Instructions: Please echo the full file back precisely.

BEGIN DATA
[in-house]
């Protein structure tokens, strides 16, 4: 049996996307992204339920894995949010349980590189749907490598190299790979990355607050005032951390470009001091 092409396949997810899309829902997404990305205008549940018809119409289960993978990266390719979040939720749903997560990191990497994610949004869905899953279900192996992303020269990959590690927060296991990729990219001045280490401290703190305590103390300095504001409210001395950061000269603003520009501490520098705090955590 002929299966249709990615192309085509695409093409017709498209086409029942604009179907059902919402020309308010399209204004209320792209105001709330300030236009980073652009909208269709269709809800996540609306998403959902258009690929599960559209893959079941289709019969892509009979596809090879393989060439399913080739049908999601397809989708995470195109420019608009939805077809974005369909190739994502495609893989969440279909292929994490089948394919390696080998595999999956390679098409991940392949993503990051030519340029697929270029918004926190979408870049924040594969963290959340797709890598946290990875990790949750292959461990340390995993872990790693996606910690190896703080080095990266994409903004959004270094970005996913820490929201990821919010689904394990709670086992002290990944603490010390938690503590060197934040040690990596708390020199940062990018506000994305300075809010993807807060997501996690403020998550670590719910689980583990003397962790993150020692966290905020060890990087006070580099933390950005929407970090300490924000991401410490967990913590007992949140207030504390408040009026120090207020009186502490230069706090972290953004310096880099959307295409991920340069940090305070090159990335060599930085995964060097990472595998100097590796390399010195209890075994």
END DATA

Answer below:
[in-house]
């Protein structure tokens, strides 16, 4: 049996996307992204339920894995949010349980590189749907490598190299790979990355607050005032951390470009001091 092409396949997810899309829902997404990305205008549940018809119409289960993978990266390719979040939720749903997560990191990497994610949004869905899953279900192996992303020269990959590690927060296991990729990219001045280490401290703190305590103390300095504001409210001395950061000269603003520009501490520098705090955590 002929299966249709990615192309085509695409093409017709498209086409029942604009179907059902919402020309308010399209204004209320792209105001709330300030236009980073652009909208269709269709809800996540609306998403959902258009690929599960559209893959079941289709019969892509009979596809090879393989060439399913080739049908999601397809989708995470195109420019608009939805077809974005369909190739994502495609893989969440279909292929994490089948394919390696080998595999999956390679098409991940392949993503990051030519340029697929270029918004926190979408870049924040594969963290959340797709890598946290990875990790949750292959461990340390995993872990790693996606910690190896703080080095990266994409903004959004270094970005996913820490929201990821919010689904394990709670086992002290990944603490010390938690503590060197934040040690990596708390020199940062990018506000994305300075809010993807807060997501996690403020998550670590719910689980583990003397962790993150020692966290905020060890990087006070580099933390950005929407970090300490924000991401410490967990913590007992949140207030504390408040009026120090207020009186502490230069706090972290953004310096880099959307295409991920340069940090305070090159990335060599930085995964060097990472595998100097590796390399010195209890075994």